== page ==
The Elephant in the Room
Charity begins at home
When I am not busy protecting families with Life & Critical Illness insurance, I host a radio show on a Toronto radio station every Saturday night, and last week I played a song that got me thinking about what I do every day and why. The punch line to the song is “You’ve got to show me love”.
Everyone has likely heard the phrase “Charity begins at home” and the word charity is usually associated with giving. There are a plethora of charities in Canada that raise millions if not billions of dollars every year for very noble causes, and I applaud and support the efforts of these organizations that serve our society.
Recent tragic and heartbreaking events involving the deaths of children have resulted in an outpouring of emotional and financial support for their families. Trust funds have been set up to provide financial assistance to families that have lost their breadwinner; another example of the charitable hearts of Canadians.
Charity doesn’t merely mean giving; it also means “love”, therefore the nice catchy phrase “Charity begins at home” means love begins at home. What does this have to do with what I do every day? Everyone I speak to tells me that their family is number one on their scale of priorities; they love their families and their family is the reason they get out of bed every day and go to work. Everybody needs money, and this is exactly what life insurance is – MONEY!!
Families that are left destitute as a result of sickness or death of a family member, and have to resort to crowd funding and getting trust funds set up to support dependent children are in that position partly because someone who “loved” them did not show them love; but more likely because someone in my profession suffered from Shame of Selling (SOS) Life Insurance (a saying I borrowed from Jim Ruta – a stalwart of the insurance business). There is absolutely no shame in showing up and presenting a substantial cheque to a grieving family who lost a loved one, or to someone who got diagnosed with cancer. Each time I do that it means I helped someone make the words “Charity begins at home” meaningful.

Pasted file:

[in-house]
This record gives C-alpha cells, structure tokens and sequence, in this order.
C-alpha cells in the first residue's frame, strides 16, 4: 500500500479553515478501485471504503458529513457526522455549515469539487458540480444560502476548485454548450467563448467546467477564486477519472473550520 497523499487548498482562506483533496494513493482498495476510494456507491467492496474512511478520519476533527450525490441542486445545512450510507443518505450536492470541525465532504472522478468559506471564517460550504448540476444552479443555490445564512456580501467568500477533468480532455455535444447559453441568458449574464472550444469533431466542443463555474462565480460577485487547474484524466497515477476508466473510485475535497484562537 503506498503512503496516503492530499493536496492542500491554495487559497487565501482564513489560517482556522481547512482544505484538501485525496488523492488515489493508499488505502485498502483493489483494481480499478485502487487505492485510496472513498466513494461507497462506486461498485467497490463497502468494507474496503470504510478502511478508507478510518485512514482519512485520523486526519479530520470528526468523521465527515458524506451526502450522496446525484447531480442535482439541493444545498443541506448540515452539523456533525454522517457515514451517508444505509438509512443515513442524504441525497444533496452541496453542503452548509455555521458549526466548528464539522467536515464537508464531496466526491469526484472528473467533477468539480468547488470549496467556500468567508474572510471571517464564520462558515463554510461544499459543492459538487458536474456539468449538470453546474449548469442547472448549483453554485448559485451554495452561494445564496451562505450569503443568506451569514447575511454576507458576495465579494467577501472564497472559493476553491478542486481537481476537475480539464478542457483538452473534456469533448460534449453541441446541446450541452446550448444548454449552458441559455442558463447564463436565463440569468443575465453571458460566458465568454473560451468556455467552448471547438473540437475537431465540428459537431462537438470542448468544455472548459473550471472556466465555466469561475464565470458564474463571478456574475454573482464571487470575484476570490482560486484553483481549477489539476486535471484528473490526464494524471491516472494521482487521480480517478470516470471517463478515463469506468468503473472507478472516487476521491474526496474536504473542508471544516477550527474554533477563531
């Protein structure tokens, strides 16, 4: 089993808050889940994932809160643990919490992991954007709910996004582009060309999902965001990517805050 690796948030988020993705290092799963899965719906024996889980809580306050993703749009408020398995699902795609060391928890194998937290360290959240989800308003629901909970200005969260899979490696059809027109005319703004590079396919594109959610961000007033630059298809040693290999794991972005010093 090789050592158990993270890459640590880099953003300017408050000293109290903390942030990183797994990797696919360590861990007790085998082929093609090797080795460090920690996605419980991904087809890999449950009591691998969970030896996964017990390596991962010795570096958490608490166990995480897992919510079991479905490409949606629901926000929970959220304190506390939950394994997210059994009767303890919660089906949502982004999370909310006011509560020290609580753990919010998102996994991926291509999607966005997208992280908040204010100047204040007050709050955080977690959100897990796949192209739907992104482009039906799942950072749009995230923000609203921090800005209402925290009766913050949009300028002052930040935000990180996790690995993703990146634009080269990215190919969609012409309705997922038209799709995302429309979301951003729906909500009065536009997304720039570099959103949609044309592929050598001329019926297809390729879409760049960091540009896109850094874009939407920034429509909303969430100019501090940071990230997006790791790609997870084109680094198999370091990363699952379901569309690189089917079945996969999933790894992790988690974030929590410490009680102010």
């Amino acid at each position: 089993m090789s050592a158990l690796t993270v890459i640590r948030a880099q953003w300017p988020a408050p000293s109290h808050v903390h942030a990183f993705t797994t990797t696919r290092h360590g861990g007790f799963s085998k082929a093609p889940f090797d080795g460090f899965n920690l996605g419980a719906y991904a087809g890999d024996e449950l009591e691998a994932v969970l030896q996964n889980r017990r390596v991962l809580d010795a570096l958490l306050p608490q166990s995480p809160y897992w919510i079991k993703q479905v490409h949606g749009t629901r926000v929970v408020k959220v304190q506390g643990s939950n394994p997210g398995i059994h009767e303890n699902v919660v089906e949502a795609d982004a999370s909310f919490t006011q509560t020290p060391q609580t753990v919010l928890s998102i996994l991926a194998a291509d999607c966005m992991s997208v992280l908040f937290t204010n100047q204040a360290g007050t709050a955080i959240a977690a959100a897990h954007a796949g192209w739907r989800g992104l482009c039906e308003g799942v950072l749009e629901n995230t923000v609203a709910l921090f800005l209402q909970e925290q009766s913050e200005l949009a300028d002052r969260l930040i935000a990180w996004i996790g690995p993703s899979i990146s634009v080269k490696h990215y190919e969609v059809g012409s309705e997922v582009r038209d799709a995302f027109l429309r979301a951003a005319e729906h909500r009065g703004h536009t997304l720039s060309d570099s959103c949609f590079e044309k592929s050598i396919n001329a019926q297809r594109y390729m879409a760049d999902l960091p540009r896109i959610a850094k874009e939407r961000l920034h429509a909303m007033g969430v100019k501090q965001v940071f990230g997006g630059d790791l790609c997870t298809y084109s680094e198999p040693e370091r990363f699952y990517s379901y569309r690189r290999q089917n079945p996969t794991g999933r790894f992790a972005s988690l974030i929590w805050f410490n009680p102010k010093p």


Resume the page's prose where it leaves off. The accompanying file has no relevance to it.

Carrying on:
Have you shown love to the ones you love (including yourself)? Do you have any life insurance? Do you have enough coverage? Has your agent reviewed your policies with you lately to ensure that they still suit your situation? If your answer is no then its time to deflate the elephant in the room; get a firm grasp of the meaning of the phrase “Charity begins at home” and show love to the ones you love by speaking with a licensed life insurance agent or broker.
About the Author
Karl Marshall is President of Marmac Financial Services Limited, an independent insurance and investment brokerage. He lives in the Durham Region and on Saturday nights he hosts The Party Mix on G98.7 FM in Toronto. You may contact him via email firstname.lastname@example.org @marmacinsurance on Twitter or on Facebook.